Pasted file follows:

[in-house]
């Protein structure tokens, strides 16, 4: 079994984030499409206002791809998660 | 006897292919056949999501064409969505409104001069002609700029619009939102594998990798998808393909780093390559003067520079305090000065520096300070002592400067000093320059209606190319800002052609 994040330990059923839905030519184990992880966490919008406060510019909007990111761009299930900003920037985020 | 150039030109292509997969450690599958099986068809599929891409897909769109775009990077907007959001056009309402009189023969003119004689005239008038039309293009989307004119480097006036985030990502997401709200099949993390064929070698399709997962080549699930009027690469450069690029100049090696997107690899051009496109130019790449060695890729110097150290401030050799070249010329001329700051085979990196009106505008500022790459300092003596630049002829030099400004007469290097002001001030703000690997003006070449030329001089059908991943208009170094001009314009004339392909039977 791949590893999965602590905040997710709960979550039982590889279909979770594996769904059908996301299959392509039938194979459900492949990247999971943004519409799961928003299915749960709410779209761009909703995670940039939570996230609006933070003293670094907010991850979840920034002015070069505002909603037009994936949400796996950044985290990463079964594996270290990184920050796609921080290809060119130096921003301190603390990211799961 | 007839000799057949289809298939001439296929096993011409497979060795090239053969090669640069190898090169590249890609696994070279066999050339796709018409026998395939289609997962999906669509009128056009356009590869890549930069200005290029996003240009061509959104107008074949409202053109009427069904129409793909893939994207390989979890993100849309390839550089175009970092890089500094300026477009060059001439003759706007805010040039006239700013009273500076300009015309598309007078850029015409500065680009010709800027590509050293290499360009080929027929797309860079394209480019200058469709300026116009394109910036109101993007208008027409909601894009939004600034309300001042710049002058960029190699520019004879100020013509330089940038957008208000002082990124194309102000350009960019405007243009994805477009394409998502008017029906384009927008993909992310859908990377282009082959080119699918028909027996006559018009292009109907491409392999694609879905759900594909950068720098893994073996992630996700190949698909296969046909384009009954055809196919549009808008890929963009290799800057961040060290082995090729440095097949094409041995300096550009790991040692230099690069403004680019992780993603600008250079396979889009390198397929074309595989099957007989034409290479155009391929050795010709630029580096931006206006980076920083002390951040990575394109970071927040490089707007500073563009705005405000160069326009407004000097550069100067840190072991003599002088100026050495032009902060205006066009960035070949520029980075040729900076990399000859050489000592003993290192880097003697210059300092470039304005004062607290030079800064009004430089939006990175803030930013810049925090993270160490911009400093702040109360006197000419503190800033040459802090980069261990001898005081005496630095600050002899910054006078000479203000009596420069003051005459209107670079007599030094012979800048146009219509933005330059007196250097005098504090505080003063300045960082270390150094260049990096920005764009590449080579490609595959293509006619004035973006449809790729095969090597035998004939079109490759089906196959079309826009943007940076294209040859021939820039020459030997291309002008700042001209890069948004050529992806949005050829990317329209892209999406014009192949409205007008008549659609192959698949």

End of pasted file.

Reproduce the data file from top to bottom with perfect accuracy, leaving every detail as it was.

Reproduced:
[in-house]
């Protein structure tokens, strides 16, 4: 079994984030499409206002791809998660 | 006897292919056949999501064409969505409104001069002609700029619009939102594998990798998808393909780093390559003067520079305090000065520096300070002592400067000093320059209606190319800002052609 994040330990059923839905030519184990992880966490919008406060510019909007990111761009299930900003920037985020 | 150039030109292509997969450690599958099986068809599929891409897909769109775009990077907007959001056009309402009189023969003119004689005239008038039309293009989307004119480097006036985030990502997401709200099949993390064929070698399709997962080549699930009027690469450069690029100049090696997107690899051009496109130019790449060695890729110097150290401030050799070249010329001329700051085979990196009106505008500022790459300092003596630049002829030099400004007469290097002001001030703000690997003006070449030329001089059908991943208009170094001009314009004339392909039977 791949590893999965602590905040997710709960979550039982590889279909979770594996769904059908996301299959392509039938194979459900492949990247999971943004519409799961928003299915749960709410779209761009909703995670940039939570996230609006933070003293670094907010991850979840920034002015070069505002909603037009994936949400796996950044985290990463079964594996270290990184920050796609921080290809060119130096921003301190603390990211799961 | 007839000799057949289809298939001439296929096993011409497979060795090239053969090669640069190898090169590249890609696994070279066999050339796709018409026998395939289609997962999906669509009128056009356009590869890549930069200005290029996003240009061509959104107008074949409202053109009427069904129409793909893939994207390989979890993100849309390839550089175009970092890089500094300026477009060059001439003759706007805010040039006239700013009273500076300009015309598309007078850029015409500065680009010709800027590509050293290499360009080929027929797309860079394209480019200058469709300026116009394109910036109101993007208008027409909601894009939004600034309300001042710049002058960029190699520019004879100020013509330089940038957008208000002082990124194309102000350009960019405007243009994805477009394409998502008017029906384009927008993909992310859908990377282009082959080119699918028909027996006559018009292009109907491409392999694609879905759900594909950068720098893994073996992630996700190949698909296969046909384009009954055809196919549009808008890929963009290799800057961040060290082995090729440095097949094409041995300096550009790991040692230099690069403004680019992780993603600008250079396979889009390198397929074309595989099957007989034409290479155009391929050795010709630029580096931006206006980076920083002390951040990575394109970071927040490089707007500073563009705005405000160069326009407004000097550069100067840190072991003599002088100026050495032009902060205006066009960035070949520029980075040729900076990399000859050489000592003993290192880097003697210059300092470039304005004062607290030079800064009004430089939006990175803030930013810049925090993270160490911009400093702040109360006197000419503190800033040459802090980069261990001898005081005496630095600050002899910054006078000479203000009596420069003051005459209107670079007599030094012979800048146009219509933005330059007196250097005098504090505080003063300045960082270390150094260049990096920005764009590449080579490609595959293509006619004035973006449809790729095969090597035998004939079109490759089906196959079309826009943007940076294209040859021939820039020459030997291309002008700042001209890069948004050529992806949005050829990317329209892209999406014009192949409205007008008549659609192959698949």